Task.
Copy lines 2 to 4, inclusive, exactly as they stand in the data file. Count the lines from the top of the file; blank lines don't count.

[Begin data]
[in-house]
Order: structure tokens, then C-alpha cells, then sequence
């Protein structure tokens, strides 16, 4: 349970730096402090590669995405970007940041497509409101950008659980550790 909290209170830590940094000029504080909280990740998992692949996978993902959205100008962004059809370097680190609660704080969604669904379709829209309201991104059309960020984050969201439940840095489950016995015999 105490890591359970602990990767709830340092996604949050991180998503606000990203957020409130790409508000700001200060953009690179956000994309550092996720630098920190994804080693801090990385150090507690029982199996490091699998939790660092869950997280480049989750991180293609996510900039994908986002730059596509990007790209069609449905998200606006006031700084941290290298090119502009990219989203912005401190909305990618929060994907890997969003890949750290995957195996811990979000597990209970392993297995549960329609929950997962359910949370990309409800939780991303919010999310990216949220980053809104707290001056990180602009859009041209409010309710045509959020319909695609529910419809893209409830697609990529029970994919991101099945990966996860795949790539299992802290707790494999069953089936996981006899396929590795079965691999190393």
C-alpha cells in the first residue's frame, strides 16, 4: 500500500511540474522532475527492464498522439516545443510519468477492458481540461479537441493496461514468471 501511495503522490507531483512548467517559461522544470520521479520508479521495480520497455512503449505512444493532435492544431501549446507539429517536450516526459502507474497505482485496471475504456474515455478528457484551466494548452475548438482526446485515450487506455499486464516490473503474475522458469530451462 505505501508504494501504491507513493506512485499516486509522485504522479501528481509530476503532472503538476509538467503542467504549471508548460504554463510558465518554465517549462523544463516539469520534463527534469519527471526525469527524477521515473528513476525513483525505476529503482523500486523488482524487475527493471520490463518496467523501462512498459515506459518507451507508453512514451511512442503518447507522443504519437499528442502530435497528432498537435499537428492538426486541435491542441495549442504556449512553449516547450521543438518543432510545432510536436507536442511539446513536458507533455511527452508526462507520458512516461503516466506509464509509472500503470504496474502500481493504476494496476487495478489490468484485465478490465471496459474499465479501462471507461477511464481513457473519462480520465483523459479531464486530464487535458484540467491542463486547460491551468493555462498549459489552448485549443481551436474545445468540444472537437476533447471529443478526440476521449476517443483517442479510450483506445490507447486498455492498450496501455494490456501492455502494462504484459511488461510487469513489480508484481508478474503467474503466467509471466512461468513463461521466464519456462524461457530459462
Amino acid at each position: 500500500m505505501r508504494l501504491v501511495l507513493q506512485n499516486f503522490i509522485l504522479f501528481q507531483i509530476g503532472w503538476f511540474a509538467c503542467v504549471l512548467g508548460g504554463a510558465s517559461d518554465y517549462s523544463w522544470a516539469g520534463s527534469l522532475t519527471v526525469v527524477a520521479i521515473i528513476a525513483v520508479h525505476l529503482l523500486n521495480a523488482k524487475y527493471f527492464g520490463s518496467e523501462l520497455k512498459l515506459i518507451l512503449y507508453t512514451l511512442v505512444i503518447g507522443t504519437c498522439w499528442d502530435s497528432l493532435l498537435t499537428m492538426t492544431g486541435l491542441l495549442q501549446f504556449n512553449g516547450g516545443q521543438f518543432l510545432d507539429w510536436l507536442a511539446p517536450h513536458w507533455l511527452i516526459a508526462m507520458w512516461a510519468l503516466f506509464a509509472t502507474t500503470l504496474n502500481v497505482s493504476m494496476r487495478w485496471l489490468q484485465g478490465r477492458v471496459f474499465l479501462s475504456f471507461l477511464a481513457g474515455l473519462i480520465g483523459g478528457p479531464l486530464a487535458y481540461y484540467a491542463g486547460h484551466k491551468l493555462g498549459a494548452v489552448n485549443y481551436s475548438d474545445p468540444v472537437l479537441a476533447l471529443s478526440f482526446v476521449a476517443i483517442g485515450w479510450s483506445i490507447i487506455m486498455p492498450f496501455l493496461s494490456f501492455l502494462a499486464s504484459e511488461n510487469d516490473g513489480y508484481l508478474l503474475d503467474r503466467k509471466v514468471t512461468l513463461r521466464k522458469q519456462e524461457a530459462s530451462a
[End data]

Order: structure tokens, then C-alpha cells, then sequence
């Protein structure tokens, strides 16, 4: 349970730096402090590669995405970007940041497509409101950008659980550790 909290209170830590940094000029504080909280990740998992692949996978993902959205100008962004059809370097680190609660704080969604669904379709829209309201991104059309960020984050969201439940840095489950016995015999 105490890591359970602990990767709830340092996604949050991180998503606000990203957020409130790409508000700001200060953009690179956000994309550092996720630098920190994804080693801090990385150090507690029982199996490091699998939790660092869950997280480049989750991180293609996510900039994908986002730059596509990007790209069609449905998200606006006031700084941290290298090119502009990219989203912005401190909305990618929060994907890997969003890949750290995957195996811990979000597990209970392993297995549960329609929950997962359910949370990309409800939780991303919010999310990216949220980053809104707290001056990180602009859009041209409010309710045509959020319909695609529910419809893209409830697609990529029970994919991101099945990966996860795949790539299992802290707790494999069953089936996981006899396929590795079965691999190393």
C-alpha cells in the first residue's frame, strides 16, 4: 500500500511540474522532475527492464498522439516545443510519468477492458481540461479537441493496461514468471 501511495503522490507531483512548467517559461522544470520521479520508479521495480520497455512503449505512444493532435492544431501549446507539429517536450516526459502507474497505482485496471475504456474515455478528457484551466494548452475548438482526446485515450487506455499486464516490473503474475522458469530451462 505505501508504494501504491507513493506512485499516486509522485504522479501528481509530476503532472503538476509538467503542467504549471508548460504554463510558465518554465517549462523544463516539469520534463527534469519527471526525469527524477521515473528513476525513483525505476529503482523500486523488482524487475527493471520490463518496467523501462512498459515506459518507451507508453512514451511512442503518447507522443504519437499528442502530435497528432498537435499537428492538426486541435491542441495549442504556449512553449516547450521543438518543432510545432510536436507536442511539446513536458507533455511527452508526462507520458512516461503516466506509464509509472500503470504496474502500481493504476494496476487495478489490468484485465478490465471496459474499465479501462471507461477511464481513457473519462480520465483523459479531464486530464487535458484540467491542463486547460491551468493555462498549459489552448485549443481551436474545445468540444472537437476533447471529443478526440476521449476517443483517442479510450483506445490507447486498455492498450496501455494490456501492455502494462504484459511488461510487469513489480508484481508478474503467474503466467509471466512461468513463461521466464519456462524461457530459462